An unlikely superstar is emerging in the battle for ETF supremacy: the professor.
Over the last six months, the $3.6 trillion U.S. ETF industry has plucked several prominent academics out of the classroom and put them on the corporate payroll. OppenheimerFunds has appointed a brain trust to help generate and validate ideas for new products. Research Affiliates, a strategy and index creator, hired a Duke University scholar as a partner and senior advisor. And one college professor on the outskirts of Boston even started his own fund.
It’s easy to see why. With the three largest ETF issuers controlling 83% of the assets, others must go above and beyond to stand out. That means pioneering higher IQ products, like smart beta, which shun traditional indexes in favor of weighting by other factors. It also means innovating wherever possible, setting an attractive price, coming up with a memorable ticker — and now, getting backing from an array of big thinkers.
“Academics always bring credibility to the table,” said Rusty Vanneman, chief investment officer at CLS Investments, which manages $9 billion from Omaha, Nebraska. “They have always been important but probably even more so in recent years.”
Factors — as the finance industry calls the dizzying array of theories about why the price of stocks or bonds moves — are used to direct more than $700 billion, or 20%, of the U.S. ETF market, data compiled by Bloomberg show. Encompassing themes like value, growth, momentum and quality, many of these strategies were hothoused within universities, yielding research and publicity.
That academic rigor has proved popular with investors and issuers alike. While investors have been won over by the promise of better returns than plain-vanilla ETFs that are linked to a simple index, issuers can justify charging more for these products due to their additional complexity. The average management fee is 0.4%, versus as little as 0.03% for funds weighted by market capitalization.
But with so many funds to choose from, the divergent methodologies supporting them have come into question. One value fund may look at a stock’s price-to-earnings ratio, for example, but those earnings could be calculated on a forward, trailing or operating basis. Or, a fund could ignore earnings entirely and look at the ratio of price-to-sales, dividends or book value, says CLS’s Vanneman.
It’s not that one method is better or worse. But based on the precise formulas, the outcomes should differ.
“You have to decide that you know an aspect of financial markets in order to be able to pick between the various solutions because they are so nuanced,” said Sam Fraundorf, the Atlanta-based chief investment officer at Diversified Trust, which oversees $6.5 billion. “I’m not sure that all this proliferation is in anyway, shape or form designed to enhance a true investment experience.”
Enter the experts. Combining academic research with the front-line experience of issuers can help produce better ETFs, according to Mo Haghbin, head of product at OppenheimerFunds’s beta solutions business.
That’s why it’s recruited two academics from Harvard Business School and one from the London School of Economics to a new advisory board. The trio also weighs in during weekly strategy calls on topics such as how to construct multi-factor funds that focus on emerging markets, or the investment rationale behind thematic products, like artificial intelligence, Haghbin said.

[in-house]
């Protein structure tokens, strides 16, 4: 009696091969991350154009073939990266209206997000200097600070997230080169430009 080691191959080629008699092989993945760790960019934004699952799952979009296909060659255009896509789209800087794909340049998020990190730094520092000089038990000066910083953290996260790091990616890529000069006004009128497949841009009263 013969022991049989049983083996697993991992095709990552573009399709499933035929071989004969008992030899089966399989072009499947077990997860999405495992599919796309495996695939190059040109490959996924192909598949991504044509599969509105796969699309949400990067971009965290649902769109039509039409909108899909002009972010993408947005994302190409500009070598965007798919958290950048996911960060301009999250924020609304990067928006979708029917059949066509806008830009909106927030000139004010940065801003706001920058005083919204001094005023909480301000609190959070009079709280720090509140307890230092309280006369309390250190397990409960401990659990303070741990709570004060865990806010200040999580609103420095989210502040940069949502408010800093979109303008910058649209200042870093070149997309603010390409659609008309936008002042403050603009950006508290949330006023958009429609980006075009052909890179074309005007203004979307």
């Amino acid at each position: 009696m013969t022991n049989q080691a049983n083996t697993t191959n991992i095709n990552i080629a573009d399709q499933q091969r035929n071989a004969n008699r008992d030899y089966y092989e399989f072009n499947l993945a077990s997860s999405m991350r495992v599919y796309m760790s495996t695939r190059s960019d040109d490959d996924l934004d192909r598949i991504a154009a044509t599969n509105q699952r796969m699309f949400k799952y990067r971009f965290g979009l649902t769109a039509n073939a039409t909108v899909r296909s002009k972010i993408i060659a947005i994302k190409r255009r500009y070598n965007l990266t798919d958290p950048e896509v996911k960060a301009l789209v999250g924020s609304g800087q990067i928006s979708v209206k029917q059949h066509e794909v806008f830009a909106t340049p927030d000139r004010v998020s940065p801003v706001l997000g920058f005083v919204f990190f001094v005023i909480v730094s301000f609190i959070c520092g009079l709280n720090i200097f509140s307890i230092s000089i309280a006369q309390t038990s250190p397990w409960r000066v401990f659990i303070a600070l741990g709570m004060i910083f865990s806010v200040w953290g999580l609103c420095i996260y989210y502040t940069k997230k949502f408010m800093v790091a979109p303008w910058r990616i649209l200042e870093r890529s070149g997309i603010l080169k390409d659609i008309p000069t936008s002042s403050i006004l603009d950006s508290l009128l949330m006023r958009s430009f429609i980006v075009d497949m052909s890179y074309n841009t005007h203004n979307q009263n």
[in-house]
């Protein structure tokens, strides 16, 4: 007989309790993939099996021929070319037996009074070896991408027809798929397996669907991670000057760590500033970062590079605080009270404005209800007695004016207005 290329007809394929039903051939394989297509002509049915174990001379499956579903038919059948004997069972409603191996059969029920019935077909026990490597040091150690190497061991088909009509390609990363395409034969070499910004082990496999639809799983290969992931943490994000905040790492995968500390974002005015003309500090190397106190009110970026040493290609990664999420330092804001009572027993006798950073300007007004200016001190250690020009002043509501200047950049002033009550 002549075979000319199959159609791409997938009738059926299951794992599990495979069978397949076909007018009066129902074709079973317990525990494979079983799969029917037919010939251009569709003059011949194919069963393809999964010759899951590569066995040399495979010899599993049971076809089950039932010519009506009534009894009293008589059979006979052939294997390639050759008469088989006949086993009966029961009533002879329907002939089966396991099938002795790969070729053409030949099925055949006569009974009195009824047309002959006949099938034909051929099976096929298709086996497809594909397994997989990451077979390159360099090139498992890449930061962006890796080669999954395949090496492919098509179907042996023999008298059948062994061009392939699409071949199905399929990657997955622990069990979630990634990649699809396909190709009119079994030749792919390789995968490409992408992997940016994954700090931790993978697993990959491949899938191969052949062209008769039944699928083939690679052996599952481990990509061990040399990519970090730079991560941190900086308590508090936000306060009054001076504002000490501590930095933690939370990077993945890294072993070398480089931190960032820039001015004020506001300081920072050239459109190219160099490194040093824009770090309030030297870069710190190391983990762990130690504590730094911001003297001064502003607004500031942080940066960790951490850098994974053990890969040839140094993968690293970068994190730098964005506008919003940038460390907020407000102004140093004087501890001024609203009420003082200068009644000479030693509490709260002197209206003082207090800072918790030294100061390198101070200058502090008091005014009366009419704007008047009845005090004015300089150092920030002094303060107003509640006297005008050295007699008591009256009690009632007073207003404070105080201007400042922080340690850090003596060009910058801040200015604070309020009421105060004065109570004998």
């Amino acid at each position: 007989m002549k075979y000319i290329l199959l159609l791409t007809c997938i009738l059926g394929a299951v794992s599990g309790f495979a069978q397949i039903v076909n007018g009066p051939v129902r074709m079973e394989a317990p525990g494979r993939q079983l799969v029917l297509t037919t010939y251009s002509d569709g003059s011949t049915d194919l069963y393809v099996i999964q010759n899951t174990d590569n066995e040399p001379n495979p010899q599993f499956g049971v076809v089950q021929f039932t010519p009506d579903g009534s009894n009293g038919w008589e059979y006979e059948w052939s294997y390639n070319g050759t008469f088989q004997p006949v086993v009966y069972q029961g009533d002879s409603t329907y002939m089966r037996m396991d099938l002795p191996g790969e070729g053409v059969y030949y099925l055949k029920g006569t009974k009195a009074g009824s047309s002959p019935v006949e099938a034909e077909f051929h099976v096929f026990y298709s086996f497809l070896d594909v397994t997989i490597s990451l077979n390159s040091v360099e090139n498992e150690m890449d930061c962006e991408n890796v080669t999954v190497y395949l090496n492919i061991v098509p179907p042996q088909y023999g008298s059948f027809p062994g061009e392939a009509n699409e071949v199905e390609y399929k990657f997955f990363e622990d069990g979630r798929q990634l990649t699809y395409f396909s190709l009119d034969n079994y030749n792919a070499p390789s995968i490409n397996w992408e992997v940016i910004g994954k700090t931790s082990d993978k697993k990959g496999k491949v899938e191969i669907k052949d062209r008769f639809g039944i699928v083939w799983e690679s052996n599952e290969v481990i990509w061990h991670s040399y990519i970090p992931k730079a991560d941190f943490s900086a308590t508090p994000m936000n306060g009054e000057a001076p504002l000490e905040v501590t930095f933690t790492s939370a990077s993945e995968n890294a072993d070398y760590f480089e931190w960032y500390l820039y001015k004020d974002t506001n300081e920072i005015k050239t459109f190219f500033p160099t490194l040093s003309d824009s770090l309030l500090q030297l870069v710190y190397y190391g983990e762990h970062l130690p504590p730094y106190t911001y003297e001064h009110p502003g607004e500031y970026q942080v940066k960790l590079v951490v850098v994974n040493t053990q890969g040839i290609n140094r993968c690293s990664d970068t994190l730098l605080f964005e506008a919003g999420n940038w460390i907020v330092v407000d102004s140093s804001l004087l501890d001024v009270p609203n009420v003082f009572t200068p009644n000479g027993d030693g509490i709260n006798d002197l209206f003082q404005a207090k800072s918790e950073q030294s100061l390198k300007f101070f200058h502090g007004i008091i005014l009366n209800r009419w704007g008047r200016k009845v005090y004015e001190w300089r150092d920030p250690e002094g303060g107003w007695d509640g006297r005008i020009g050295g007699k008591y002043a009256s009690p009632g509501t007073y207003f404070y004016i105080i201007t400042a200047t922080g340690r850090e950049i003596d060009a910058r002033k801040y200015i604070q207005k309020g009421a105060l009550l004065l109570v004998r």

Similarly, Campbell Harvey, who teaches at Duke, joined Research Affiliates in October as a partner and senior advisor. Going one further, Joel Shulman, who teaches entrepreneurship at Babson College outside Boston, has started his own ETF under the EntrepreneurShares brand.
“With what’s happening in smart beta and all of these different strategies coming to market that may or may not have merit, it’s really important that sponsors take the time to do this research,” Oppenheimer’s Haghbin said. “The next big innovation in smart beta could be something that was researched 10 to 20 years ago that hasn’t made it into the mainstream yet, so we want to continually have this dialogue and feedback loop.”
Of course, academia has long informed asset management, and vice versa. Nobel laureate and Yale professor Robert Shiller teamed up with Barclays to start an exchange-traded note back in 2012; Wharton’s Jeremy Siegel was instrumental in getting WisdomTree Investments off the ground a decade ago; while Burton Malkiel — who wrote ‘‘A Random Walk Down Wall Street” — is on several fund indexing committees and serves as chief investment officer for Wealthfront, an ETF-focused online financial advisor.
Some of the largest players also employ their own academics to gain an edge. BlackRock, the world’s largest ETF issuer, hired Andrew Ang from Columbia Business School back in 2015 to lead its factor-based strategies team, and partnered with MSCI to re-imagine how advisors think about factors. MSCI, meanwhile, relies on its own Ph.D.s to develop the measures that will work for both ETF issuers and investors.
All that big-name firepower matters. Having Ang on board has helped BlackRock “enormously,” said Rob Nestor, head of iShares smart beta, noting that Ang’s relationship with some of the world’s largest pension funds has encouraged greater collaboration with them. For MSCI, research is also a core selling point that differentiates the firm from its rivals, according to Raman Aylur Subramanian, who heads equity applied research for the Americas at the indexer.
But all that knowledge and expertise has to amount to more than window-dressing, cautions Duke’s Cam Harvey. He’s found more than 200 phony factors documented in academic literature.
“Just because you have an academic affiliated with you, that’s just not enough,” he said. “You want the academic to be doing something that will ultimately benefit the investor and the firm. If you add value for the investor, you will benefit the firm.”